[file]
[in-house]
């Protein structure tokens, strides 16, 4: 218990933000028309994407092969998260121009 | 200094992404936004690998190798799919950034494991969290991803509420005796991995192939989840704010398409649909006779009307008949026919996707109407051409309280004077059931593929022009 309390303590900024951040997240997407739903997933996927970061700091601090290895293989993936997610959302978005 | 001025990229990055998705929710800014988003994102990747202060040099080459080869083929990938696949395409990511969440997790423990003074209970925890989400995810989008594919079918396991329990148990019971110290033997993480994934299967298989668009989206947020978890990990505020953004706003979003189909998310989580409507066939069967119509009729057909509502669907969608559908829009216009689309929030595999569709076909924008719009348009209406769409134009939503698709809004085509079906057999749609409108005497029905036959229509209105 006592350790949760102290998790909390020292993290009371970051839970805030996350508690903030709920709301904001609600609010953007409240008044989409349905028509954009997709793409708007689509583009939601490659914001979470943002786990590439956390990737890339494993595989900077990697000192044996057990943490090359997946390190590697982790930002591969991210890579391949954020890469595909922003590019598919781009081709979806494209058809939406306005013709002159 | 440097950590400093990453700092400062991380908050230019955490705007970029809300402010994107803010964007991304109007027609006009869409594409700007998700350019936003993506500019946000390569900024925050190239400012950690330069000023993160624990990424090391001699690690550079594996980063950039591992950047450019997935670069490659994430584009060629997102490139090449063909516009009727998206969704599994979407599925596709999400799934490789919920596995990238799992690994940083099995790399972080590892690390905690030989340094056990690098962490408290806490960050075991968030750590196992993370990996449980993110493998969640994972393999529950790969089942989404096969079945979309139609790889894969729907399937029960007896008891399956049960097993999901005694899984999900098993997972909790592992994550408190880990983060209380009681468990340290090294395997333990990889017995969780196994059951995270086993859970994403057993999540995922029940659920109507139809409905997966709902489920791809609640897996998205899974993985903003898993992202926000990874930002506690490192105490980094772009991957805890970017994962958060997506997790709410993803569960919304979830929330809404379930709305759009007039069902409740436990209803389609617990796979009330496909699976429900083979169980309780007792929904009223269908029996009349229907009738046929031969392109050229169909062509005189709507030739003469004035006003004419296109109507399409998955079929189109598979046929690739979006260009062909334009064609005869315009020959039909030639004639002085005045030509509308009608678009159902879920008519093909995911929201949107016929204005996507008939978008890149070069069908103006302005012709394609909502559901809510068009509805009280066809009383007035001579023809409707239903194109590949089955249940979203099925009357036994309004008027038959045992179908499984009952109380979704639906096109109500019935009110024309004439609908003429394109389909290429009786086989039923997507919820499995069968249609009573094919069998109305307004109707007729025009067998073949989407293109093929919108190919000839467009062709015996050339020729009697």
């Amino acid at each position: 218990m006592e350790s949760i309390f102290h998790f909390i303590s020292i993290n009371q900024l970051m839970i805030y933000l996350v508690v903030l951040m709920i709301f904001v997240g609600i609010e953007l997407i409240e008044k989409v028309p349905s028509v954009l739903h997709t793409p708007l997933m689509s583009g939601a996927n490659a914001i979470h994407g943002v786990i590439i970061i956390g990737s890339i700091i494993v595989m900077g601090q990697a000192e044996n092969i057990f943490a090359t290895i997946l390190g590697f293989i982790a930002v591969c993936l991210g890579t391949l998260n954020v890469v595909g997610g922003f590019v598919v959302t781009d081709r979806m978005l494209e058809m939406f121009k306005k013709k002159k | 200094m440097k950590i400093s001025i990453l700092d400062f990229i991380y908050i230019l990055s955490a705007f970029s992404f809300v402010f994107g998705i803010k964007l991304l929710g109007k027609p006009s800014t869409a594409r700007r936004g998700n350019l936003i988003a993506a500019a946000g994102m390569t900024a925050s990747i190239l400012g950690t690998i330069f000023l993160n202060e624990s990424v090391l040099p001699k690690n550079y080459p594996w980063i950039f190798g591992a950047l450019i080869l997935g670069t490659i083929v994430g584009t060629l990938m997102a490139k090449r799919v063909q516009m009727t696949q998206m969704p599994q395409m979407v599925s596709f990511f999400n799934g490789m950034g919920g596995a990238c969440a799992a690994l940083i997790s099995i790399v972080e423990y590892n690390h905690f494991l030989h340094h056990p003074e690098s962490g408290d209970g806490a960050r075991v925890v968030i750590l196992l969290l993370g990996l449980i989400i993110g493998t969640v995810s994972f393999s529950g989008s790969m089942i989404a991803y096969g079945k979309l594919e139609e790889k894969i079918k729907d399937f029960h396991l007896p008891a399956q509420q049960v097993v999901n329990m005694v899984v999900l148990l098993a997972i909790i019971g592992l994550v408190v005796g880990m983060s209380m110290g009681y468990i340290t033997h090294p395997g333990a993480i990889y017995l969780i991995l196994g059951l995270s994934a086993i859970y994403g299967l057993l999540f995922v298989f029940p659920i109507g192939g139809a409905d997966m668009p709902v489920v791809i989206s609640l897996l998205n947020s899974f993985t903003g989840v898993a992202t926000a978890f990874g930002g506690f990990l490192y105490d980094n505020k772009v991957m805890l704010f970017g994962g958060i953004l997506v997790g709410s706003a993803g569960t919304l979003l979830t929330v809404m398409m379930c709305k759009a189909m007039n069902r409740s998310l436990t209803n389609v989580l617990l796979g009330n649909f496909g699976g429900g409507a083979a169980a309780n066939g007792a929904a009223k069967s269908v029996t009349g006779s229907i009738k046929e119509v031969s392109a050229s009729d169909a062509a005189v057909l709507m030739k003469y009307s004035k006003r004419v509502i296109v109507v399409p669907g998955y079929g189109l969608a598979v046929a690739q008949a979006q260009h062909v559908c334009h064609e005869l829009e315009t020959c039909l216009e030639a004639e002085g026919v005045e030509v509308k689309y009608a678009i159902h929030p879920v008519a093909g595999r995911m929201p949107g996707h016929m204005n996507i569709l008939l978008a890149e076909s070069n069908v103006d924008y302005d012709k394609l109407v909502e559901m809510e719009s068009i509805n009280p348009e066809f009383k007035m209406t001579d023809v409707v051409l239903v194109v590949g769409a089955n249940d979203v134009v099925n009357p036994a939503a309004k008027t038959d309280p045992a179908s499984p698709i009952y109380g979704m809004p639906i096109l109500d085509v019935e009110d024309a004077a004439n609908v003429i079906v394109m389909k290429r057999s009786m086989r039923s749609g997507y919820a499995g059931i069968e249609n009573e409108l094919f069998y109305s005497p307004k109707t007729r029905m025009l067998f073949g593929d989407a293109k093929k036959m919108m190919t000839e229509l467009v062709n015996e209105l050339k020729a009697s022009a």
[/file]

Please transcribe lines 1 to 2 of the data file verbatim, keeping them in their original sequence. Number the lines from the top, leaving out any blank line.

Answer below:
[in-house]
């Protein structure tokens, strides 16, 4: 218990933000028309994407092969998260121009 | 200094992404936004690998190798799919950034494991969290991803509420005796991995192939989840704010398409649909006779009307008949026919996707109407051409309280004077059931593929022009 309390303590900024951040997240997407739903997933996927970061700091601090290895293989993936997610959302978005 | 001025990229990055998705929710800014988003994102990747202060040099080459080869083929990938696949395409990511969440997790423990003074209970925890989400995810989008594919079918396991329990148990019971110290033997993480994934299967298989668009989206947020978890990990505020953004706003979003189909998310989580409507066939069967119509009729057909509502669907969608559908829009216009689309929030595999569709076909924008719009348009209406769409134009939503698709809004085509079906057999749609409108005497029905036959229509209105 006592350790949760102290998790909390020292993290009371970051839970805030996350508690903030709920709301904001609600609010953007409240008044989409349905028509954009997709793409708007689509583009939601490659914001979470943002786990590439956390990737890339494993595989900077990697000192044996057990943490090359997946390190590697982790930002591969991210890579391949954020890469595909922003590019598919781009081709979806494209058809939406306005013709002159 | 440097950590400093990453700092400062991380908050230019955490705007970029809300402010994107803010964007991304109007027609006009869409594409700007998700350019936003993506500019946000390569900024925050190239400012950690330069000023993160624990990424090391001699690690550079594996980063950039591992950047450019997935670069490659994430584009060629997102490139090449063909516009009727998206969704599994979407599925596709999400799934490789919920596995990238799992690994940083099995790399972080590892690390905690030989340094056990690098962490408290806490960050075991968030750590196992993370990996449980993110493998969640994972393999529950790969089942989404096969079945979309139609790889894969729907399937029960007896008891399956049960097993999901005694899984999900098993997972909790592992994550408190880990983060209380009681468990340290090294395997333990990889017995969780196994059951995270086993859970994403057993999540995922029940659920109507139809409905997966709902489920791809609640897996998205899974993985903003898993992202926000990874930002506690490192105490980094772009991957805890970017994962958060997506997790709410993803569960919304979830929330809404379930709305759009007039069902409740436990209803389609617990796979009330496909699976429900083979169980309780007792929904009223269908029996009349229907009738046929031969392109050229169909062509005189709507030739003469004035006003004419296109109507399409998955079929189109598979046929690739979006260009062909334009064609005869315009020959039909030639004639002085005045030509509308009608678009159902879920008519093909995911929201949107016929204005996507008939978008890149070069069908103006302005012709394609909502559901809510068009509805009280066809009383007035001579023809409707239903194109590949089955249940979203099925009357036994309004008027038959045992179908499984009952109380979704639906096109109500019935009110024309004439609908003429394109389909290429009786086989039923997507919820499995069968249609009573094919069998109305307004109707007729025009067998073949989407293109093929919108190919000839467009062709015996050339020729009697």